The State Government has extended its protection measures for the Giant Cuttlefish while extra research into the population decline of the species at Point Lowly continues.
Australian Giant Cuttlefish (Sepia apama)
Minister for Fisheries Gail Gago said effective from March 28, taking Cuttlefish from the northern Spencer Gulf from will be prohibited.
'This temporary fishing closure builds on existing closures that the State Government put in place around Point Lowly in 1998.
'The changes I am announcing today will be in place for an initial period of 12 months and subject to annual review.
'The closure only applies to the targeting and take of Cuttlefish, which means that outside of the existing False Bay closure, fishers can continue to fish for squid and octopus.
'Any Cuttlefish inadvertently caught must be immediately and carefully returned to the water.
'It was hoped that recent research and monitoring undertaken by SARDI would provide us with a reason for a possible 90 per cent decline in Giant Cuttlefish numbers at Point Lowly but this research was inconclusive.
'The Giant Cuttlefish is an elusive species and little is known about its movement and migration patterns. As such, we are unable to conclude what is causing the changes to the population.
'Cuttlefish could be aggregating in another area, or the population peaks we are comparing today's counts to could have been an extraordinary event.
'The State Government is also committing $150,000 to look at continuing this monitoring and to investigate the potential use of artificial reefs to support the species.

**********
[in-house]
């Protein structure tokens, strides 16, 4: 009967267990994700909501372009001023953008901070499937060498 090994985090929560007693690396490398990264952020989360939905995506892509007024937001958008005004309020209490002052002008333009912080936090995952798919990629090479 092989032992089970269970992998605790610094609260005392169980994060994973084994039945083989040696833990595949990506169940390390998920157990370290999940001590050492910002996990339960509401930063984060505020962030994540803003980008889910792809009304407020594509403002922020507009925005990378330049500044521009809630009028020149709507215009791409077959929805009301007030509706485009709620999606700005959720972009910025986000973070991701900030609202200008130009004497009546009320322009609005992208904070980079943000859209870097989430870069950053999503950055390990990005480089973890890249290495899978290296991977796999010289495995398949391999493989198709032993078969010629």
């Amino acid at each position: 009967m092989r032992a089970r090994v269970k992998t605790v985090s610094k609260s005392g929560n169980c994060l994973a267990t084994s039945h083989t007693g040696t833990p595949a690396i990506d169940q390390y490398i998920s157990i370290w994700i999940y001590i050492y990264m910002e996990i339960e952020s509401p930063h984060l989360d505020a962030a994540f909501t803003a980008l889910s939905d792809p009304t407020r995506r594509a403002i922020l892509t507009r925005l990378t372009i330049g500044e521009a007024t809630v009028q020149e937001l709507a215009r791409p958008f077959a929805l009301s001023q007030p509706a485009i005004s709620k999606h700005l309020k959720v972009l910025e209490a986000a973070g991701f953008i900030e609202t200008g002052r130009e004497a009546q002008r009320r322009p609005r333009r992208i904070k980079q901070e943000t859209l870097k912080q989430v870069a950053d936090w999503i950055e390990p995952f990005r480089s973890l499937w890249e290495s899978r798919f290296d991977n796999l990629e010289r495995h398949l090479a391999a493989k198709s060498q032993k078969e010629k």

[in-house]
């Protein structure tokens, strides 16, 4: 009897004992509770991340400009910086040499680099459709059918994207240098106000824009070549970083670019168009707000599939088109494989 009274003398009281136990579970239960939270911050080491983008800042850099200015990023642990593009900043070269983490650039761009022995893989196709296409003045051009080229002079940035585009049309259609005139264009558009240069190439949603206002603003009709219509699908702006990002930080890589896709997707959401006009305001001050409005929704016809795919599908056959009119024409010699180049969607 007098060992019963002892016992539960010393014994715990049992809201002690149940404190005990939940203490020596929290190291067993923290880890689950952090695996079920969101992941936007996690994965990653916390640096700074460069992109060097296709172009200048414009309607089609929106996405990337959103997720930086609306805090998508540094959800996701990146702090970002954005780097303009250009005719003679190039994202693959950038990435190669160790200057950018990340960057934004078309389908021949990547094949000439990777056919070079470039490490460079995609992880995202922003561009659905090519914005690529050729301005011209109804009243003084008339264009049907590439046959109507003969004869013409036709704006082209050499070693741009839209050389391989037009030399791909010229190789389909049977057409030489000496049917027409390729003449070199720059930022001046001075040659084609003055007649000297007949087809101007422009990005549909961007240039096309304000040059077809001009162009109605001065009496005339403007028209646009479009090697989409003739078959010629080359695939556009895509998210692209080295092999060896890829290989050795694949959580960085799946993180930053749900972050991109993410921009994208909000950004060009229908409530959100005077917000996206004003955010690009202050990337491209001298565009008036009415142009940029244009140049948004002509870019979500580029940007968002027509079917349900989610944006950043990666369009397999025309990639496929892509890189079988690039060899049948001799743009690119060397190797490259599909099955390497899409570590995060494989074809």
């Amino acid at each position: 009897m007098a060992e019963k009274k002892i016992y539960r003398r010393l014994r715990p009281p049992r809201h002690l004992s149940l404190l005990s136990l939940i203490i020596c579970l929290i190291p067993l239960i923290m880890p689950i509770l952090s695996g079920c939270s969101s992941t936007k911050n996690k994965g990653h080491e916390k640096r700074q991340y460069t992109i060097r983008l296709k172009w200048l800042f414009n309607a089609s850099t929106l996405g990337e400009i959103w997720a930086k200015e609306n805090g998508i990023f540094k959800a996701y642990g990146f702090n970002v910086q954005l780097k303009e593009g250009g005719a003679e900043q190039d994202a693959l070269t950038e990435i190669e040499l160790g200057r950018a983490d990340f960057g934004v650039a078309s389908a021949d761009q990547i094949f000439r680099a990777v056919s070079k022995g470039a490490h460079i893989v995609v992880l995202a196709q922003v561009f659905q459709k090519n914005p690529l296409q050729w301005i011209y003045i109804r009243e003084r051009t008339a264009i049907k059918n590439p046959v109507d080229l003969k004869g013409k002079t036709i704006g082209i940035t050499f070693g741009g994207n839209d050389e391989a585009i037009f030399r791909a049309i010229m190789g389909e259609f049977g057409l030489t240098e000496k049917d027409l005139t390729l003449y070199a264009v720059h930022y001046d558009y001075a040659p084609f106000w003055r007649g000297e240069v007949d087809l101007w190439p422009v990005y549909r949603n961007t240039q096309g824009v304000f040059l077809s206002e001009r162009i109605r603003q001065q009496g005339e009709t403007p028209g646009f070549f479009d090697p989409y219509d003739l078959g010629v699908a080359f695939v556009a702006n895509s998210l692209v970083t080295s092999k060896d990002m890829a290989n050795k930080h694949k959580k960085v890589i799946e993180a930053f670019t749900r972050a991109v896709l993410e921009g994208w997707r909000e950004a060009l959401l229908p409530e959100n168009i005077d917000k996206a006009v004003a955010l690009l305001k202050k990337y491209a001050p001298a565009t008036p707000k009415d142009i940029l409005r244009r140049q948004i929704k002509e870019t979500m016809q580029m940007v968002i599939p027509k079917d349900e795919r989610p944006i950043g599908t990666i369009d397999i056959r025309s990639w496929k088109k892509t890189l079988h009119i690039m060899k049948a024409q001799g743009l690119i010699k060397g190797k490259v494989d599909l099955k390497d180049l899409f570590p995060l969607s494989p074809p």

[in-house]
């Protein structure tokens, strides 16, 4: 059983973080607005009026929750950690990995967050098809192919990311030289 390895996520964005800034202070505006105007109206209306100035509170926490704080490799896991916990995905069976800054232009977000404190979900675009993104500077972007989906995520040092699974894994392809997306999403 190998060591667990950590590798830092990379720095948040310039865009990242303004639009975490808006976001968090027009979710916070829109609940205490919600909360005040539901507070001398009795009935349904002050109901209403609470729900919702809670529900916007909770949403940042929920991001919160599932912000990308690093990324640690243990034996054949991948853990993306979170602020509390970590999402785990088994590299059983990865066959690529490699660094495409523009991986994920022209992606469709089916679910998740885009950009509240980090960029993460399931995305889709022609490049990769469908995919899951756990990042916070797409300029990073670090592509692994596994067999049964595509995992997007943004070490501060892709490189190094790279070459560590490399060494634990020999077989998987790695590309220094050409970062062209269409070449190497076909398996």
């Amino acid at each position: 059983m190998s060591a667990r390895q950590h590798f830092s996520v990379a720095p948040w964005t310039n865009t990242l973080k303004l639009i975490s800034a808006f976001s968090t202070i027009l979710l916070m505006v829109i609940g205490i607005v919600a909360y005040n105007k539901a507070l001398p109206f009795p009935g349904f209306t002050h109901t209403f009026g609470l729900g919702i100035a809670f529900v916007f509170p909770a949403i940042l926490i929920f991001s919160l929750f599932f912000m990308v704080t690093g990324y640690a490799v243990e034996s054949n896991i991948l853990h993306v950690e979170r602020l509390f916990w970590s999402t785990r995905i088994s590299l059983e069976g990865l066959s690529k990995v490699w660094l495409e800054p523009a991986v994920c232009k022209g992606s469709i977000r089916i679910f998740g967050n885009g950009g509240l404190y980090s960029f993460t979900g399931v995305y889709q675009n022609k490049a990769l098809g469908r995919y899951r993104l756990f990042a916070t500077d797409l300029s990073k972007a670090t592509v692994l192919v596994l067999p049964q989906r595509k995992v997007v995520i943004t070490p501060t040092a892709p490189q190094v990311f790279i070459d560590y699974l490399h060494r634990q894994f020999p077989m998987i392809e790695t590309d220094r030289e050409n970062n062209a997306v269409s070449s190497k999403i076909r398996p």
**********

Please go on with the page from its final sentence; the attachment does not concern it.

'I can also announce today that researchers have been successful in securing additional research funding to continue this important work.
'This new research project, funded by the Fisheries Research and Development Corporation (FRDC), will help to determine the movement patterns and population structure of the Giant Cuttlefish in the Upper Spencer Gulf, as well as evaluate any environmental and human impacts that could be causing the species decline.
'This information will be critical to informing future management measures by helping to reduce the risk of factors contributing to the change in abundance and distribution of the species,' Ms Gago said.
The project, which has commenced this month, will be led by the University of Adelaide and the South Australian Research and Development Institute (SARDI), in partnership with the SA Museum, PIRSA and DEWNR.
Minister for Sustainability, Environment and Conservation Ian Hunter said a working group on Cuttlefish that had been established last year was continuing to address the issues associated with the population decline.
'This group is committed to drive a whole of Government approach to engaging community groups and other key stakeholders in Cuttlefish management and monitoring issues,' Mr Hunter said.
'The working group is to be expanded to formally include the Whyalla City Council and the Conservation Council of South Australia. Both are key partners in the process going forward,' he said.
The Chief Executive of the Conservation Council Tim Kelly has commended the State Government for this additional protection in the lead up to the annual breeding aggregation which should begin in around just eight weeks.
'With the population of Giant Australian Cuttlefish in the Upper Spencer Gulf at dangerously low numbers it is essential that every cuttlefish be given the best chance for successful breeding in 2013,' Mr Kelly said.
'It is also essential for all stakeholders to collaborate with a sense of urgency and work with the community on ways to ensure the future of this unique South Australian population of Cuttlefish,' he said.
Members of the public are asked to help monitor the area and report sightings of Giant Cuttlefish in areas where they previously may not have been seen to help monitor their movement and aggregation via the Redmap website.
Find out more about the northern Spencer Gulf Cuttlefish fishing closure here.
A copy of SARDI's research findings can be found here.